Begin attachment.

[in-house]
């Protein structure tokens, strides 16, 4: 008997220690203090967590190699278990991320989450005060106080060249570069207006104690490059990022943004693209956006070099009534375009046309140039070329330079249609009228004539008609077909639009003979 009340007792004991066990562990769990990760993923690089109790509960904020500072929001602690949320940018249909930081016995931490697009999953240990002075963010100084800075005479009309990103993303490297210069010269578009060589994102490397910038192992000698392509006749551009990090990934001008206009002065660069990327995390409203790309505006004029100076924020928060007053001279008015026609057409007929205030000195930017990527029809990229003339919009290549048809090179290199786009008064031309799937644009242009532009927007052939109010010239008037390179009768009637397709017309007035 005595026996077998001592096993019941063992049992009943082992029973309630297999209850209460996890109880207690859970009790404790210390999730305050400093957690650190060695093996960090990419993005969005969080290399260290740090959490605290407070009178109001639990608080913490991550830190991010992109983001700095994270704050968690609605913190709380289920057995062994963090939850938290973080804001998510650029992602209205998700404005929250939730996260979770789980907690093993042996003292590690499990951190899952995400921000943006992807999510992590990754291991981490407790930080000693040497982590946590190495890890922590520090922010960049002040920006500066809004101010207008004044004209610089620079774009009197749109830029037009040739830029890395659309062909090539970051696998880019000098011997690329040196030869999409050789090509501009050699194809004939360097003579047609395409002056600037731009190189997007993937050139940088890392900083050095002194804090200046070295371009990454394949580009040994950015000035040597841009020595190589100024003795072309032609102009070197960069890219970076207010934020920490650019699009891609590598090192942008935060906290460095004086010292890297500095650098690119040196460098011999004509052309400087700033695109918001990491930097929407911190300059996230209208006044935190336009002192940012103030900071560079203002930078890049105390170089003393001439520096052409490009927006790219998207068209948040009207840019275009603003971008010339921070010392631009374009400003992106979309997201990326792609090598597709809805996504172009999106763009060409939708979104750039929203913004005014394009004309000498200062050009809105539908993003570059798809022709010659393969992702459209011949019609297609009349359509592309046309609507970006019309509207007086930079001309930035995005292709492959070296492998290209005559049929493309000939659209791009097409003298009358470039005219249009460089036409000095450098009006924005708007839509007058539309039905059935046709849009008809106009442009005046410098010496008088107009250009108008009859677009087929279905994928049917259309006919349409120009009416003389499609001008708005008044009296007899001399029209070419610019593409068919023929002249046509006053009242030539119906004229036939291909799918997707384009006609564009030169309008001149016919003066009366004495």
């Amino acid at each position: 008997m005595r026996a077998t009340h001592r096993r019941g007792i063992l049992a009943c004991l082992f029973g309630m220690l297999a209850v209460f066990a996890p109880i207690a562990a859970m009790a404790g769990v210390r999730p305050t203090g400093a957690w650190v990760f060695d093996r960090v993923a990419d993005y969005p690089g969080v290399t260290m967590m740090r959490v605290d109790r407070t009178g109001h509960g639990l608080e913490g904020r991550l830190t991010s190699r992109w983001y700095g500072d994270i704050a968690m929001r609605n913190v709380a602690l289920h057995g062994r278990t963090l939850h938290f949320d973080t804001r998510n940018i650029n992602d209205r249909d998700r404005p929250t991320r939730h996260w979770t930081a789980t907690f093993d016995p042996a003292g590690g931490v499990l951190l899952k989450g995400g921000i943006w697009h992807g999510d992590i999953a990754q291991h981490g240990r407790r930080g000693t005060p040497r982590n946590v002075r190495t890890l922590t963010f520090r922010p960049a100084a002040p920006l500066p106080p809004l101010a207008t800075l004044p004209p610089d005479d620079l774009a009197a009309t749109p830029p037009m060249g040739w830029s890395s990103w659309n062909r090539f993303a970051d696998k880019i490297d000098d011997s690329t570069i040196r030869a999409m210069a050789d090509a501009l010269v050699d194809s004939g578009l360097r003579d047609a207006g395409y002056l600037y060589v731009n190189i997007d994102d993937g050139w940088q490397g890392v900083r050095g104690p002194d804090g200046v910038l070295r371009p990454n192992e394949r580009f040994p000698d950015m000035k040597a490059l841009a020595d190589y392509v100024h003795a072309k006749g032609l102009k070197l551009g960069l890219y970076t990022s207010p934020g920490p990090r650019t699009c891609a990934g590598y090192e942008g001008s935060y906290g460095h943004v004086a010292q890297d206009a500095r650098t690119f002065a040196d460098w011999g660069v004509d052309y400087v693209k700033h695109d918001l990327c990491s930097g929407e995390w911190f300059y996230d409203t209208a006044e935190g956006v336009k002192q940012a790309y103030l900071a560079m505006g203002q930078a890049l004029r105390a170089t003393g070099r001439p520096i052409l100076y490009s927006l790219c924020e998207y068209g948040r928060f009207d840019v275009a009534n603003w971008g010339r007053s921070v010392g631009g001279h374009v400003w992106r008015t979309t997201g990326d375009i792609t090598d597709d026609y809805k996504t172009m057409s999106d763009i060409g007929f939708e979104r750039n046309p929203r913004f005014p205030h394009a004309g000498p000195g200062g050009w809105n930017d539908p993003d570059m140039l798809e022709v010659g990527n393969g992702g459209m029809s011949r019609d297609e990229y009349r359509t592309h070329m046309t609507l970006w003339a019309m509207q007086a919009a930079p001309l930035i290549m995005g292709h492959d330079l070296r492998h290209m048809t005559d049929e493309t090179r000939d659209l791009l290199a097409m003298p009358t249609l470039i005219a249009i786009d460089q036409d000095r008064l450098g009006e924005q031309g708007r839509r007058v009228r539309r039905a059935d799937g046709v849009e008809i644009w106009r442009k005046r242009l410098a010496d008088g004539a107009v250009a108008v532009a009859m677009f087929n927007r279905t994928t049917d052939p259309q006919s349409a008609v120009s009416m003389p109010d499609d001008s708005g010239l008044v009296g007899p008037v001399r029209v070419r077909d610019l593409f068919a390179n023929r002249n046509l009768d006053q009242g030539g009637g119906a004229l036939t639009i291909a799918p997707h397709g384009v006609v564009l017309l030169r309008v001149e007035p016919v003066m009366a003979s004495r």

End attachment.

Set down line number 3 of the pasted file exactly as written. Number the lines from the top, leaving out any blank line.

């Amino acid at each position: 008997m005595r026996a077998t009340h001592r096993r019941g007792i063992l049992a009943c004991l082992f029973g309630m220690l297999a209850v209460f066990a996890p109880i207690a562990a859970m009790a404790g769990v210390r999730p305050t203090g400093a957690w650190v990760f060695d093996r960090v993923a990419d993005y969005p690089g969080v290399t260290m967590m740090r959490v605290d109790r407070t009178g109001h509960g639990l608080e913490g904020r991550l830190t991010s190699r992109w983001y700095g500072d994270i704050a968690m929001r609605n913190v709380a602690l289920h057995g062994r278990t963090l939850h938290f949320d973080t804001r998510n940018i650029n992602d209205r249909d998700r404005p929250t991320r939730h996260w979770t930081a789980t907690f093993d016995p042996a003292g590690g931490v499990l951190l899952k989450g995400g921000i943006w697009h992807g999510d992590i999953a990754q291991h981490g240990r407790r930080g000693t005060p040497r982590n946590v002075r190495t890890l922590t963010f520090r922010p960049a100084a002040p920006l500066p106080p809004l101010a207008t800075l004044p004209p610089d005479d620079l774009a009197a009309t749109p830029p037009m060249g040739w830029s890395s990103w659309n062909r090539f993303a970051d696998k880019i490297d000098d011997s690329t570069i040196r030869a999409m210069a050789d090509a501009l010269v050699d194809s004939g578009l360097r003579d047609a207006g395409y002056l600037y060589v731009n190189i997007d994102d993937g050139w940088q490397g890392v900083r050095g104690p002194d804090g200046v910038l070295r371009p990454n192992e394949r580009f040994p000698d950015m000035k040597a490059l841009a020595d190589y392509v100024h003795a072309k006749g032609l102009k070197l551009g960069l890219y970076t990022s207010p934020g920490p990090r650019t699009c891609a990934g590598y090192e942008g001008s935060y906290g460095h943004v004086a010292q890297d206009a500095r650098t690119f002065a040196d460098w011999g660069v004509d052309y400087v693209k700033h695109d918001l990327c990491s930097g929407e995390w911190f300059y996230d409203t209208a006044e935190g956006v336009k002192q940012a790309y103030l900071a560079m505006g203002q930078a890049l004029r105390a170089t003393g070099r001439p520096i052409l100076y490009s927006l790219c924020e998207y068209g948040r928060f009207d840019v275009a009534n603003w971008g010339r007053s921070v010392g631009g001279h374009v400003w992106r008015t979309t997201g990326d375009i792609t090598d597709d026609y809805k996504t172009m057409s999106d763009i060409g007929f939708e979104r750039n046309p929203r913004f005014p205030h394009a004309g000498p000195g200062g050009w809105n930017d539908p993003d570059m140039l798809e022709v010659g990527n393969g992702g459209m029809s011949r019609d297609e990229y009349r359509t592309h070329m046309t609507l970006w003339a019309m509207q007086a919009a930079p001309l930035i290549m995005g292709h492959d330079l070296r492998h290209m048809t005559d049929e493309t090179r000939d659209l791009l290199a097409m003298p009358t249609l470039i005219a249009i786009d460089q036409d000095r008064l450098g009006e924005q031309g708007r839509r007058v009228r539309r039905a059935d799937g046709v849009e008809i644009w106009r442009k005046r242009l410098a010496d008088g004539a107009v250009a108008v532009a009859m677009f087929n927007r279905t994928t049917d052939p259309q006919s349409a008609v120009s009416m003389p109010d499609d001008s708005g010239l008044v009296g007899p008037v001399r029209v070419r077909d610019l593409f068919a390179n023929r002249n046509l009768d006053q009242g030539g009637g119906a004229l036939t639009i291909a799918p997707h397709g384009v006609v564009l017309l030169r309008v001149e007035p016919v003066m009366a003979s004495r």